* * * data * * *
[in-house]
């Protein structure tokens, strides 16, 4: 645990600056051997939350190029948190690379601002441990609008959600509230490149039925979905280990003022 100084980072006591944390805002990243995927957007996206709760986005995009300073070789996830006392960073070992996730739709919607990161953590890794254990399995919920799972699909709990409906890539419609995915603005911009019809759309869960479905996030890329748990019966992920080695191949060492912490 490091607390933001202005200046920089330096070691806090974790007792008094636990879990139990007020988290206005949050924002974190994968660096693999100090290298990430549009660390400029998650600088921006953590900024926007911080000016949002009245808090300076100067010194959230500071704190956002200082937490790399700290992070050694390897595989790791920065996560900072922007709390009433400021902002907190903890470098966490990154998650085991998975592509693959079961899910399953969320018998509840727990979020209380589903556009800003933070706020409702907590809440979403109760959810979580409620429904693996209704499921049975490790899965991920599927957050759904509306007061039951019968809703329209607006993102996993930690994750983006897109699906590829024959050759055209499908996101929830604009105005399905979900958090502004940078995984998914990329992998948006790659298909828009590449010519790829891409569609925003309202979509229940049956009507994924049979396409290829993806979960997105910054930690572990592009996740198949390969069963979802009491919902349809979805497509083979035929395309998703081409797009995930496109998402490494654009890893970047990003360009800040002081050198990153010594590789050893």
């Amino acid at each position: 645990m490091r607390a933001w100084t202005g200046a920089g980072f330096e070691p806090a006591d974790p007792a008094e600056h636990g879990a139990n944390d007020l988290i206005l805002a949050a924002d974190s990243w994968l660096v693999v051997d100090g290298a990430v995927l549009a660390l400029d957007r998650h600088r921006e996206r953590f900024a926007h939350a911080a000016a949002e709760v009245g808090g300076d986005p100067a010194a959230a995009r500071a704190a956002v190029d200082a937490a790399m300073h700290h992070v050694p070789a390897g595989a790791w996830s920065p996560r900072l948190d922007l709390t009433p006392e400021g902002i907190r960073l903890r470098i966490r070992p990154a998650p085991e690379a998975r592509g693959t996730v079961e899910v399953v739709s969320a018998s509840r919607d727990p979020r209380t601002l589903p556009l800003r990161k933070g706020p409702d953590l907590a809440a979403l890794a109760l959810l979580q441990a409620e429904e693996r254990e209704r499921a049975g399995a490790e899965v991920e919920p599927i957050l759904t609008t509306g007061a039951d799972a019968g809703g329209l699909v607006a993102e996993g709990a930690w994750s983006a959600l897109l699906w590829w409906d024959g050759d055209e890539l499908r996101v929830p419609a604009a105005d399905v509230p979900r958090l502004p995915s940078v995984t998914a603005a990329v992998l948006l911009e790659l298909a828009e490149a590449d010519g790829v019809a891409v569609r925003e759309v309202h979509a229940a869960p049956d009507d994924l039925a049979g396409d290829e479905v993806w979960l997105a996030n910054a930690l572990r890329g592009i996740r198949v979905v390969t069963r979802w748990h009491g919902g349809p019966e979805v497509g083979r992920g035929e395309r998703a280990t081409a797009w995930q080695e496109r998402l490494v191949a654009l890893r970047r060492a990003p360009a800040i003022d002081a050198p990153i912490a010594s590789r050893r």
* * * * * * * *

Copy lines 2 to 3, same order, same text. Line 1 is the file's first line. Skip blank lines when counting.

């Protein structure tokens, strides 16, 4: 645990600056051997939350190029948190690379601002441990609008959600509230490149039925979905280990003022 100084980072006591944390805002990243995927957007996206709760986005995009300073070789996830006392960073070992996730739709919607990161953590890794254990399995919920799972699909709990409906890539419609995915603005911009019809759309869960479905996030890329748990019966992920080695191949060492912490 490091607390933001202005200046920089330096070691806090974790007792008094636990879990139990007020988290206005949050924002974190994968660096693999100090290298990430549009660390400029998650600088921006953590900024926007911080000016949002009245808090300076100067010194959230500071704190956002200082937490790399700290992070050694390897595989790791920065996560900072922007709390009433400021902002907190903890470098966490990154998650085991998975592509693959079961899910399953969320018998509840727990979020209380589903556009800003933070706020409702907590809440979403109760959810979580409620429904693996209704499921049975490790899965991920599927957050759904509306007061039951019968809703329209607006993102996993930690994750983006897109699906590829024959050759055209499908996101929830604009105005399905979900958090502004940078995984998914990329992998948006790659298909828009590449010519790829891409569609925003309202979509229940049956009507994924049979396409290829993806979960997105910054930690572990592009996740198949390969069963979802009491919902349809979805497509083979035929395309998703081409797009995930496109998402490494654009890893970047990003360009800040002081050198990153010594590789050893």
């Amino acid at each position: 645990m490091r607390a933001w100084t202005g200046a920089g980072f330096e070691p806090a006591d974790p007792a008094e600056h636990g879990a139990n944390d007020l988290i206005l805002a949050a924002d974190s990243w994968l660096v693999v051997d100090g290298a990430v995927l549009a660390l400029d957007r998650h600088r921006e996206r953590f900024a926007h939350a911080a000016a949002e709760v009245g808090g300076d986005p100067a010194a959230a995009r500071a704190a956002v190029d200082a937490a790399m300073h700290h992070v050694p070789a390897g595989a790791w996830s920065p996560r900072l948190d922007l709390t009433p006392e400021g902002i907190r960073l903890r470098i966490r070992p990154a998650p085991e690379a998975r592509g693959t996730v079961e899910v399953v739709s969320a018998s509840r919607d727990p979020r209380t601002l589903p556009l800003r990161k933070g706020p409702d953590l907590a809440a979403l890794a109760l959810l979580q441990a409620e429904e693996r254990e209704r499921a049975g399995a490790e899965v991920e919920p599927i957050l759904t609008t509306g007061a039951d799972a019968g809703g329209l699909v607006a993102e996993g709990a930690w994750s983006a959600l897109l699906w590829w409906d024959g050759d055209e890539l499908r996101v929830p419609a604009a105005d399905v509230p979900r958090l502004p995915s940078v995984t998914a603005a990329v992998l948006l911009e790659l298909a828009e490149a590449d010519g790829v019809a891409v569609r925003e759309v309202h979509a229940a869960p049956d009507d994924l039925a049979g396409d290829e479905v993806w979960l997105a996030n910054a930690l572990r890329g592009i996740r198949v979905v390969t069963r979802w748990h009491g919902g349809p019966e979805v497509g083979r992920g035929e395309r998703a280990t081409a797009w995930q080695e496109r998402l490494v191949a654009l890893r970047r060492a990003p360009a800040i003022d002081a050198p990153i912490a010594s590789r050893r």